Subscribe to It Has Nothing to Do with Age by Email Follow Tusk95664 on Twitter It Has Nothing to Do with Age: A Bo Schembechler Story Part 6
It Has Nothing To Do With Age provides self-help principles. The inspirational stories give concrete illustrations of overcoming many of life's challenges. Difficulties pertaining to depression, grief, divorce, and death are presented and worked through by the participants. Physical impairments, injuries, overcoming issues with weight, alcohol, and nicotine are also dealt with and resolved by the athletes.

This book provides a model on how to overcome some of the difficulties that confront all of us . Further, this read sheds a beacon of light on preventive measures for good physical and mental health. Research demonstrates that exercise is an important component in treating such ailments and debilitating illness such as depression, stroke, heart disease, brain or cognitive malfunction,and Alzheimer's disease.

I suggest that proper exercise can be used as a preventive measure for psychological, cognitive, and physical health as well. Follow my prescription and lead a better, more fulfilling, and healthier life.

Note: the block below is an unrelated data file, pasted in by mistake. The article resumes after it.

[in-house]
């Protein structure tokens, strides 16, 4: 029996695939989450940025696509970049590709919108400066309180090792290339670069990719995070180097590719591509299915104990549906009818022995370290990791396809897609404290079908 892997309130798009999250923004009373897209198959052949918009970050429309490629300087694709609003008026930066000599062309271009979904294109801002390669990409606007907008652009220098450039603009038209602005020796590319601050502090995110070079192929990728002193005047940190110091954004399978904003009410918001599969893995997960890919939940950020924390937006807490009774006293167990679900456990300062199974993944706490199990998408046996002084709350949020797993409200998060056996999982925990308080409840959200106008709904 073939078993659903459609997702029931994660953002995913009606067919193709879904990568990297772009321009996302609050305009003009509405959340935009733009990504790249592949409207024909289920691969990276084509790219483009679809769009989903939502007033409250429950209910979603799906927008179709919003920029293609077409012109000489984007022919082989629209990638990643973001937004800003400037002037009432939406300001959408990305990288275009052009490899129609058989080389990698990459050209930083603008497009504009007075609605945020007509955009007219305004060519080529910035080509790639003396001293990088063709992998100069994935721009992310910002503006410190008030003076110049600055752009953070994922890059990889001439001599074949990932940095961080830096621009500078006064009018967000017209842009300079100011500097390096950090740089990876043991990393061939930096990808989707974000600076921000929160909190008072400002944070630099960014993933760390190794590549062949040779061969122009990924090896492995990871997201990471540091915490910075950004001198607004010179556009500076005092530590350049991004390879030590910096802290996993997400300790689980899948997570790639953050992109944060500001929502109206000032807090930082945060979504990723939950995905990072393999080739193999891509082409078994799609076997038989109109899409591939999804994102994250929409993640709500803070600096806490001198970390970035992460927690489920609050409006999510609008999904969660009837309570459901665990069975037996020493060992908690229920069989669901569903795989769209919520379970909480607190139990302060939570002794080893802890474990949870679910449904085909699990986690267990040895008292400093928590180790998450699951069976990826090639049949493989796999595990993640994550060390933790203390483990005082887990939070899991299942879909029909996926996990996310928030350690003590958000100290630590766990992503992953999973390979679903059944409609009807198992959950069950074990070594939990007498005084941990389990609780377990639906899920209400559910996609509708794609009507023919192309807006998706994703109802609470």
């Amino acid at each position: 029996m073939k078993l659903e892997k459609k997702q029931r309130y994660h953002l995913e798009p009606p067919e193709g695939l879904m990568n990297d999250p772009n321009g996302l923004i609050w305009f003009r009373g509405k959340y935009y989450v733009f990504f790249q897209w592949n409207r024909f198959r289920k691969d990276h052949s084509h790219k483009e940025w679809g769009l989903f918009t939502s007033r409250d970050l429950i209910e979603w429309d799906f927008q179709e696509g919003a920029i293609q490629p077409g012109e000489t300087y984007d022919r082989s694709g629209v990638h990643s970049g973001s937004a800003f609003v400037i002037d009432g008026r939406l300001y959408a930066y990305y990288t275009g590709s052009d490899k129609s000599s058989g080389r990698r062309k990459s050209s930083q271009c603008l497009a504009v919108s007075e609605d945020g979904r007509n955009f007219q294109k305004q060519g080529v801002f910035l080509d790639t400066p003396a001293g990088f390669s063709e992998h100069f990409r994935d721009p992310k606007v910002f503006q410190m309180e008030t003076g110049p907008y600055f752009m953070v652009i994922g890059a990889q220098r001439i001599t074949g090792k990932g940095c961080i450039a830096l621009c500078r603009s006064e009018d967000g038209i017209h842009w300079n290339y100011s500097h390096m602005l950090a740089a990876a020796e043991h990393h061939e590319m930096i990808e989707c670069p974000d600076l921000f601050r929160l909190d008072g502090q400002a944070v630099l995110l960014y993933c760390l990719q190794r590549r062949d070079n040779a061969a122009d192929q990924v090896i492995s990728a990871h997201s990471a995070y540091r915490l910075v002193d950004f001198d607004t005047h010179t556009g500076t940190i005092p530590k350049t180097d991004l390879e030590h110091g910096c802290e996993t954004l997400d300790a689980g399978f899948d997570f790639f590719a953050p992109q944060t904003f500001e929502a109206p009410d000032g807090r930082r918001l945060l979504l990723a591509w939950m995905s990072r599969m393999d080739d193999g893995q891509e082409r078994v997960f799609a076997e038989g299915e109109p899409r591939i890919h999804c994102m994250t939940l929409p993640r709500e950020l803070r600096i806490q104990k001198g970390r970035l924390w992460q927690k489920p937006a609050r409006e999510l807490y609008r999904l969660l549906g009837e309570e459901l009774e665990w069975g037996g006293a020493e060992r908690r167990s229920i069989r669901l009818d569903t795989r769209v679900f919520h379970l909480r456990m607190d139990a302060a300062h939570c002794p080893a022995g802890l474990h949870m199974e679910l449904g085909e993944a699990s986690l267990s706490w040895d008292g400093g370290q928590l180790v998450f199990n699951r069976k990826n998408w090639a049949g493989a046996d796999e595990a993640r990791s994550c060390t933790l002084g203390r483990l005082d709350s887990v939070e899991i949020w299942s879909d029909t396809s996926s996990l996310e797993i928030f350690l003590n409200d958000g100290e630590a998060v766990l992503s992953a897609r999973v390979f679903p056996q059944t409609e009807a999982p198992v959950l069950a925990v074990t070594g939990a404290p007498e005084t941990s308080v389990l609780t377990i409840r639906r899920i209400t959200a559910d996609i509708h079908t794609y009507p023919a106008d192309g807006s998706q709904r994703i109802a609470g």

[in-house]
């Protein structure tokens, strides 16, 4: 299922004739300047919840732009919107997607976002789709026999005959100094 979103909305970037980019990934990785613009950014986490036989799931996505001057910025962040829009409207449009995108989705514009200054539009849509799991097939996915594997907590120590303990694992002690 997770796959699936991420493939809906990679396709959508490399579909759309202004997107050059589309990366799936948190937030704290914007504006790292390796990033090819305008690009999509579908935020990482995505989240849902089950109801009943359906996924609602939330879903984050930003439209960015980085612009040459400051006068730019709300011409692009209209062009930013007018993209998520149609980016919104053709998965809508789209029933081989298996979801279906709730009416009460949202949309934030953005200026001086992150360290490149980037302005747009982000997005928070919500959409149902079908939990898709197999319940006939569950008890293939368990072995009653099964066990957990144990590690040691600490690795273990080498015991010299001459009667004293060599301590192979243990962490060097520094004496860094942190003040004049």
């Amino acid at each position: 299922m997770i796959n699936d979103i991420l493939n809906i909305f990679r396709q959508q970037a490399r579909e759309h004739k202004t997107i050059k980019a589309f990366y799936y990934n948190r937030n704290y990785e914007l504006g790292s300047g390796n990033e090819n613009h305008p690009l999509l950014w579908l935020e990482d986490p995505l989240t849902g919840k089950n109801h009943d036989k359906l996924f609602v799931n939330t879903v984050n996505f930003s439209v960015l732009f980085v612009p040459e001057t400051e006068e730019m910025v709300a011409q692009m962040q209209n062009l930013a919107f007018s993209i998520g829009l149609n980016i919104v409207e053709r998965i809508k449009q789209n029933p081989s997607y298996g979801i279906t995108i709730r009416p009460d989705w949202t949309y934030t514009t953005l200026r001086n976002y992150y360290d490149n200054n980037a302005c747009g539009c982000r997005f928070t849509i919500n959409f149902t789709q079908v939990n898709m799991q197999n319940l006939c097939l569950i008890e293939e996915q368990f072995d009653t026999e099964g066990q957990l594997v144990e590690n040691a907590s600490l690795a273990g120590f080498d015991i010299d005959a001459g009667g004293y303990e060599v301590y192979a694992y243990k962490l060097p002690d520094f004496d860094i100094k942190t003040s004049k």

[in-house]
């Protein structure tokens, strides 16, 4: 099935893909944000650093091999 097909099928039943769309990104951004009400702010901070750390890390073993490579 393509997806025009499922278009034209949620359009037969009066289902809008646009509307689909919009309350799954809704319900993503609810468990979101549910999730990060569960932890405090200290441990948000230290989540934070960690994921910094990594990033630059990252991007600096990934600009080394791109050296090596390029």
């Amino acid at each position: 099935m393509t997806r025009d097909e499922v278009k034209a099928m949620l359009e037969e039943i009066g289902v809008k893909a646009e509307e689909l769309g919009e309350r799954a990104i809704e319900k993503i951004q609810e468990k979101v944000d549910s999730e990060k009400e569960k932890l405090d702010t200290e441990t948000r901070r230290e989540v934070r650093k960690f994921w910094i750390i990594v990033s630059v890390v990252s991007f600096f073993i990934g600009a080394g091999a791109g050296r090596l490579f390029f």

Thursday, September 29, 2016

A Bo Schembechler Story Part 6

Coach Bo Schembechler told the discouraged Reggie McKenzie from Highland Park, Michigan, things like “I should kick your ass off the team and son of a bitch, you can do better.” Reggie was having difficulty cutting it because of the onslaught of verbal abuse from Bo. He was embarrassed. He just knew Schembechler didn’t like him. He started questioning his own football abilities. He was confused, unable to think clearly. He considered quitting the team. He talked to his mother and sister JoAnn about leaving the program. It was his big sister JoAnn that shot back, in no uncertain terms, “McKenzie men don’t quit.” An Invaluable insight occurred for Reggie. For some reason, the team were short of tail backs for their spring practice. As such, Preston Henry had to serve as tailback on every play for both the first and second team offenses during that fateful practice. Reggie remembered Henry being as tough as they come. He was not only street tough, but he was football tough, and mentally tough as well. Most of all, the players identified with Henry and felt very sorry for him. It was a grueling day for Henry, who ran upwards of 130 plays in that scrimmage. At the end of practice, coach Schembechler had everyone line up on the sideline to run wind sprints- even the workhouse Preston Henry. Preston Henry said “I’m not going to let him beat me.” With that, Reggie incorporated that attitude into his thinking as well.


Post a Comment